On school property, there was a dirt area for the children to play. In a tiny corner of this stood a small cement building with shelving which they called a canteen. There, students bought snacks like cookies and flavored bubble gum. If they ever entered the classroom eating one of these snacks, it would be their second nature to immediately think to offer some to us teachers as a form of respect and generosity.

This generosity was a part of the culture so different from the one we are used to in America. I have always known that Ismailis spoke many languages, and Hunza was no exception with Burushaski and Urdu, but I still used to think that there was one set ‘Ismaili culture.’ However, Hunza has changed my perspective on this idea. Ismailis in Hunza have different religious practices, as well as a different set of culture. Much emphasis is put on the oral traditions, including the recitation of qasidas in their practice and children are trained and taught to be masters of the verses at a young age. Every day in Jamatkhana this was illustrated by a professionally and beautifully sung qasida, no matter the age of the reciter. I loved seeing how the same beliefs and practices could be reflected in so many ways, and how they are all beautiful in their own way.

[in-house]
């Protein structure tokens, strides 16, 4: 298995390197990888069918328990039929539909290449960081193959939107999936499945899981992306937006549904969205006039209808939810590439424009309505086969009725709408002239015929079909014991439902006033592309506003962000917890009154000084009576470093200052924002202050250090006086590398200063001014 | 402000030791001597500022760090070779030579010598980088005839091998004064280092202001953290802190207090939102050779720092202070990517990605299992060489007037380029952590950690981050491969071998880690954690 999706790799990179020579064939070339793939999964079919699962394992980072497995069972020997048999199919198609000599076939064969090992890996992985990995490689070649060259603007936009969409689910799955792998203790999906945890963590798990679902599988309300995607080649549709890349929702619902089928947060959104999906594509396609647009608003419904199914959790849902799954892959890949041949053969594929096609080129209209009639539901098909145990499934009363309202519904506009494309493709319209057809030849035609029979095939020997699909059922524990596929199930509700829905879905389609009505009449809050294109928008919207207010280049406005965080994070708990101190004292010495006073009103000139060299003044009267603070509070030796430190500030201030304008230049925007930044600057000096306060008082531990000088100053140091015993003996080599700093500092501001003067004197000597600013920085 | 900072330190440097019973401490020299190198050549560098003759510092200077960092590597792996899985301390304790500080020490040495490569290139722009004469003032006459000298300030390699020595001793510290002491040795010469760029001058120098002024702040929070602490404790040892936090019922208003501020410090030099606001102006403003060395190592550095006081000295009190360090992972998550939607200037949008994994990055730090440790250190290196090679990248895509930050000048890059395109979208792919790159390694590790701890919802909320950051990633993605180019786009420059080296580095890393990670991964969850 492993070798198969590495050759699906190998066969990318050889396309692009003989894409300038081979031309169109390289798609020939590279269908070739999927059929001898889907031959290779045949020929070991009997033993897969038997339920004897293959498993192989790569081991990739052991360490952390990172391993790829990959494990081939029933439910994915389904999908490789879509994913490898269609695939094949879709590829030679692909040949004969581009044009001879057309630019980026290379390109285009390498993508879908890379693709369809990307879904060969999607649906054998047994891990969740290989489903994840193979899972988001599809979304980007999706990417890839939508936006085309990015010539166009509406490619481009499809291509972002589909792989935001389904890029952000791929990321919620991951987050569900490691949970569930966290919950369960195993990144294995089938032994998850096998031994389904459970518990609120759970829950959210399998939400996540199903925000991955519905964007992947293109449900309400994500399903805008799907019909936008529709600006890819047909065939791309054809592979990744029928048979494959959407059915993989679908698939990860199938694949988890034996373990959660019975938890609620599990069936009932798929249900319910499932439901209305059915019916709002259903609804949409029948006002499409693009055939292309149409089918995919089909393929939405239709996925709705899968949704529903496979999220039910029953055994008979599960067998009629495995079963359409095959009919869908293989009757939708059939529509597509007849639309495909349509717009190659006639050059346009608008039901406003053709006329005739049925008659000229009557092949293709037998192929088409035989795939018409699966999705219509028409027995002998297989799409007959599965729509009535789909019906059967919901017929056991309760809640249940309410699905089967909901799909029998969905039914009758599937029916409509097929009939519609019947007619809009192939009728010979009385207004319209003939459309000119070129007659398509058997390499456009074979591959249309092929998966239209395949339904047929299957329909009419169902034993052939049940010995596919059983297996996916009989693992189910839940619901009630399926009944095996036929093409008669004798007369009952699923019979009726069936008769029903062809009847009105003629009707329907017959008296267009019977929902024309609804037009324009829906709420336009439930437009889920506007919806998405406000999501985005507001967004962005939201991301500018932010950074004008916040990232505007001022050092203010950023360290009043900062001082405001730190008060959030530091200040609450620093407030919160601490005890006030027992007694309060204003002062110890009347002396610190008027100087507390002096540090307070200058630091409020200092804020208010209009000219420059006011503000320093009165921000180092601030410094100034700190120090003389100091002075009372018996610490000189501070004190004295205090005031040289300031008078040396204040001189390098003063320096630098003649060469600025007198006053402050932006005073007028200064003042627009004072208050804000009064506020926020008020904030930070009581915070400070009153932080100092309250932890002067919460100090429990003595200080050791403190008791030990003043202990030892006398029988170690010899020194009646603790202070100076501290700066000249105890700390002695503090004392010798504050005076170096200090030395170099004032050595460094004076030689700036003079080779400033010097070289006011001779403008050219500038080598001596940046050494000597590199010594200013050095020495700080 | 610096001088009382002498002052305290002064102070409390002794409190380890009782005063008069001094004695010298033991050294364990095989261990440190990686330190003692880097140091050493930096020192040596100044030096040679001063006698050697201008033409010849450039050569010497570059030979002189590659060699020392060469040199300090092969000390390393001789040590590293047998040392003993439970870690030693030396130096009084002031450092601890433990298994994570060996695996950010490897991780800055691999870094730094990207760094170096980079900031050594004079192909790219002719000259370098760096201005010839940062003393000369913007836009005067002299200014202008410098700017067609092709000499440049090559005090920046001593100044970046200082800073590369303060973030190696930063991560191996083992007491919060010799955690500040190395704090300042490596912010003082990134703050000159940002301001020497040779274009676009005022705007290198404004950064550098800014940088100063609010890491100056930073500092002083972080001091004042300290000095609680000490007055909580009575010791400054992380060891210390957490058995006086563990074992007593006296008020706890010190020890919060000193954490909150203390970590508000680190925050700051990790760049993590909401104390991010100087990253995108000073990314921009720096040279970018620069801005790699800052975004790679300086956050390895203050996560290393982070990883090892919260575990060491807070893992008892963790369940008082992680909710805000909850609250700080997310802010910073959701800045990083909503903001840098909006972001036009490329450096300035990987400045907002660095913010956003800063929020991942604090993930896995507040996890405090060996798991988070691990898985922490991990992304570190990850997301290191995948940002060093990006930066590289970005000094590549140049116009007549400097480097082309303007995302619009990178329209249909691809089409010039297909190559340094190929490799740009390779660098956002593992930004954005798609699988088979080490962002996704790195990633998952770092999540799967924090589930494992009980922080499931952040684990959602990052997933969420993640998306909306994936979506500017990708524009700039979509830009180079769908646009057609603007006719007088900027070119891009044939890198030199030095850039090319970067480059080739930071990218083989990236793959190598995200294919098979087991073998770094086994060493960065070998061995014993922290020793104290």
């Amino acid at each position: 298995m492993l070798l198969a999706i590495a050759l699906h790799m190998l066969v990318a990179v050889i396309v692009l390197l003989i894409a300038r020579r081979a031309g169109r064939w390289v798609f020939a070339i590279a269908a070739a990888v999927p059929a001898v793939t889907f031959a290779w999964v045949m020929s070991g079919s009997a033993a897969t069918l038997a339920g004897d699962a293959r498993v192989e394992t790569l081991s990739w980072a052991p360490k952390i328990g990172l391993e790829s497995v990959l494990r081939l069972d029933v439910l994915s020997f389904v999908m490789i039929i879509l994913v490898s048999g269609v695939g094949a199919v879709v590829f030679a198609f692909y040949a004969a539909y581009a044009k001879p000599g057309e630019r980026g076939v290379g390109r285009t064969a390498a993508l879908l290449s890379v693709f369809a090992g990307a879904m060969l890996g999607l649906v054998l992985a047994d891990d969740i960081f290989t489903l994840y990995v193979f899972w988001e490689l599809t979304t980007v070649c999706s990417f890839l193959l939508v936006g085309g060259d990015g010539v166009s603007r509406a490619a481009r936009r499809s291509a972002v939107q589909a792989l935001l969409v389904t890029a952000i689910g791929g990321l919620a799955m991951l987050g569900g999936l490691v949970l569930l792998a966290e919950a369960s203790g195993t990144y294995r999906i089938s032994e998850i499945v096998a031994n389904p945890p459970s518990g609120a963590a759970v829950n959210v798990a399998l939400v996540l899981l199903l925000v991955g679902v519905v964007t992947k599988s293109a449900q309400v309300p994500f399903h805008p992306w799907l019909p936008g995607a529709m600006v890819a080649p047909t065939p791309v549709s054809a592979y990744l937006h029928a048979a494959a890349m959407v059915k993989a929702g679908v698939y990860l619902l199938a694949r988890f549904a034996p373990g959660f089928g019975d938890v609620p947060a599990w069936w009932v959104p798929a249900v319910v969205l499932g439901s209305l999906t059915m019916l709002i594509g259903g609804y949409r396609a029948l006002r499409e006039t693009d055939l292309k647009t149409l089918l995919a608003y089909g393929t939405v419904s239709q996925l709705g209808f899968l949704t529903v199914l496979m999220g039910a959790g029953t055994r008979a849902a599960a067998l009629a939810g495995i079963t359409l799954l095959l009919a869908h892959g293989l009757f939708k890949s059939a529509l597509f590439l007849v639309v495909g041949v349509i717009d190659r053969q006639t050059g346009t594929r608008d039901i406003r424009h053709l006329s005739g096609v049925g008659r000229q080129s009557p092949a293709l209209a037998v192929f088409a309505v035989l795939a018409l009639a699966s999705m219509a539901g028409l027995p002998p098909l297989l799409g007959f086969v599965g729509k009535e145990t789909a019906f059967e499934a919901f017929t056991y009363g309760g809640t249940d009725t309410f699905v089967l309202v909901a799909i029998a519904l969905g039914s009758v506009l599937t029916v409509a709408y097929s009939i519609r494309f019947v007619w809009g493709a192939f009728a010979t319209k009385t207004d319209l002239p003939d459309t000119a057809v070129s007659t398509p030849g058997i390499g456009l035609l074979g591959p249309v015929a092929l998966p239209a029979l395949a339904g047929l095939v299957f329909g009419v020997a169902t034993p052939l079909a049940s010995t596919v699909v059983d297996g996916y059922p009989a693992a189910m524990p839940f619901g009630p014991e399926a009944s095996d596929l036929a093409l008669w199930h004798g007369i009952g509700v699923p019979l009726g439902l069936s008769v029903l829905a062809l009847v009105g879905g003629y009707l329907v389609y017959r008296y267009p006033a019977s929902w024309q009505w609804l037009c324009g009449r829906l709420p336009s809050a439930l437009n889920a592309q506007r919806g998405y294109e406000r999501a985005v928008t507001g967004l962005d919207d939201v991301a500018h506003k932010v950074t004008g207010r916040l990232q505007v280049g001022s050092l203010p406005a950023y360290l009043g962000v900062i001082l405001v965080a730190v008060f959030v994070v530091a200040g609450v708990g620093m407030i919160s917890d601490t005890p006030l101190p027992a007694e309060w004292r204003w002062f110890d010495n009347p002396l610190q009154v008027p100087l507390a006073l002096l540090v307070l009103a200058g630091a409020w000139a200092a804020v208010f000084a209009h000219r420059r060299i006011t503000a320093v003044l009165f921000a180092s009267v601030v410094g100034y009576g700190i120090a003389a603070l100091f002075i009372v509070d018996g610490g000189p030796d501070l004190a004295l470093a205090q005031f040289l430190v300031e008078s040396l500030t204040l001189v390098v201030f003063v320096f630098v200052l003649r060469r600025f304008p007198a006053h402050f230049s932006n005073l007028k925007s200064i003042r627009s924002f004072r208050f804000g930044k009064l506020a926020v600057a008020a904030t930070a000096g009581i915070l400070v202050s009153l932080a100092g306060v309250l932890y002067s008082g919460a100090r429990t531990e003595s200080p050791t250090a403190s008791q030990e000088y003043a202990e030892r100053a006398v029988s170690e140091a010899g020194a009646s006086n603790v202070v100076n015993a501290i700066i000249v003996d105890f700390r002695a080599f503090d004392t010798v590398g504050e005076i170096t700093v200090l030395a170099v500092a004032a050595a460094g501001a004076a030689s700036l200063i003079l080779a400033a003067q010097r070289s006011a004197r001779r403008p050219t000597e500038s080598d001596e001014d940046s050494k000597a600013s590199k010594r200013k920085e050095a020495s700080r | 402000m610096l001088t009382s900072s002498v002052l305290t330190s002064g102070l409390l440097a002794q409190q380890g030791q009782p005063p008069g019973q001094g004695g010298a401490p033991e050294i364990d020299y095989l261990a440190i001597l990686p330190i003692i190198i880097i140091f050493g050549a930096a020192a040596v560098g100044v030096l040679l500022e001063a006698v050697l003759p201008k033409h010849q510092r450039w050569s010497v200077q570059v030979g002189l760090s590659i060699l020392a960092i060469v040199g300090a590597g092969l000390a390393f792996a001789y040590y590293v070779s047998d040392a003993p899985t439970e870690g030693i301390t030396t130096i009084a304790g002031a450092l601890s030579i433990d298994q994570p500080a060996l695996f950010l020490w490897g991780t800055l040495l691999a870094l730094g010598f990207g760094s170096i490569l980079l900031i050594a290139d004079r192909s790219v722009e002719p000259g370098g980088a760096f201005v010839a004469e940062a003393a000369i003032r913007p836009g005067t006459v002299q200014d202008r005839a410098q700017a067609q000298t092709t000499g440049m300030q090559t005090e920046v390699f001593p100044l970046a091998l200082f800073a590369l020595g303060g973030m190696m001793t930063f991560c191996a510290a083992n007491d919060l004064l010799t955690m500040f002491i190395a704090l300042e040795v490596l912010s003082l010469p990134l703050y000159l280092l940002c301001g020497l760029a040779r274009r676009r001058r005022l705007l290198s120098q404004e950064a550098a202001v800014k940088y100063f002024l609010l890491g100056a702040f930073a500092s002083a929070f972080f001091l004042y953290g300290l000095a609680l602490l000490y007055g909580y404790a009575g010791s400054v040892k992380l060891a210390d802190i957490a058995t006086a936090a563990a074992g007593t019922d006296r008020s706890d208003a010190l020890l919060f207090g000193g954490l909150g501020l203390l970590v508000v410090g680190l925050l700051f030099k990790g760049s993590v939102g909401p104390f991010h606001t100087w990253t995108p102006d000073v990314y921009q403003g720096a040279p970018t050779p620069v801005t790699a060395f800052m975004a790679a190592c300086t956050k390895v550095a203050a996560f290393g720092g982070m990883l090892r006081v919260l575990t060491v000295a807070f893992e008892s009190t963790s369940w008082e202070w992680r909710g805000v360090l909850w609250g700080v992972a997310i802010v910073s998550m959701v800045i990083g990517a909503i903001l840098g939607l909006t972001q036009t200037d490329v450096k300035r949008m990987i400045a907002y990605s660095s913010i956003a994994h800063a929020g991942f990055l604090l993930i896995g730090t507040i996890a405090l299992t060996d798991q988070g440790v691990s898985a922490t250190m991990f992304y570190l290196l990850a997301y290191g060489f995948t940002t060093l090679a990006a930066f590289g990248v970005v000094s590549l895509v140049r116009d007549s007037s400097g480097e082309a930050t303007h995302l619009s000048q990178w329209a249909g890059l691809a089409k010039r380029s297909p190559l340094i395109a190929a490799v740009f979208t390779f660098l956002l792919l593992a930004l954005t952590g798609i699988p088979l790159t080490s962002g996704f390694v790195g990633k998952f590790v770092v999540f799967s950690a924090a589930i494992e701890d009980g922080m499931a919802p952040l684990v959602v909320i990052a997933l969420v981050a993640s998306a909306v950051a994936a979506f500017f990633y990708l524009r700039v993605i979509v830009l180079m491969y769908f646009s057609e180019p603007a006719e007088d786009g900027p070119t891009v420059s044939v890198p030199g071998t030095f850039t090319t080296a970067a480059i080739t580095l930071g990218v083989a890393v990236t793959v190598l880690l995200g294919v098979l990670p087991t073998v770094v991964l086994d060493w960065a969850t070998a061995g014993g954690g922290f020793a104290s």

One weekend, the Girl Guides and our assistants from the Karimabad Center Jamatkhana hiked with us as we took a historic tour of Baltit Fort. The fort is a thousand years old, and one could see it from everywhere in Hunza because it is perched high up on a cliff. From the roof-top viewpoint of the Fort, one could also see the entire town, and a complete circle of white-capped mountains surrounding it. 

One consistent view was the nauseating roads. Being on a mountain, the roads were narrow and rocky, with a hard mountain wall on one side and a cliff on the other. There were no paved roads, and hours of driving on this to and from different locations was a difficult challenge. These roads took us to rural areas that were recommended to us by students and teachers alike, including Duikar viewpoint and Hopper Glacier. We went hiking from the top of a mountain downwards to the glacier, and it was breath-catching to see what can only be described as a frozen sculpture of a flowing river. It was as if the world had stopped long enough for us to touch the water, without getting soaked.

Overall, this experience opened my eyes to new cultural perspectives and natural wonders, but it also showed me how much of a need there is in developing countries. When an ordinary 14-year-old not yet in high school can offer something so valuable that she can become loved and respected from the first day she is there, there is clearly a lack of basic skills and knowledge. The amount of gratitude the people of Hunza showed me made me feel all the more calling to go back there someday with the qualifications to do something to make more of an impact on their small community. 

I plan to go into the medical field when I am older, and because of this experience I want to serve not only in Hunza, but also in other developing countries around the world that deserve the same opportunities we have at our fingertips in the USA.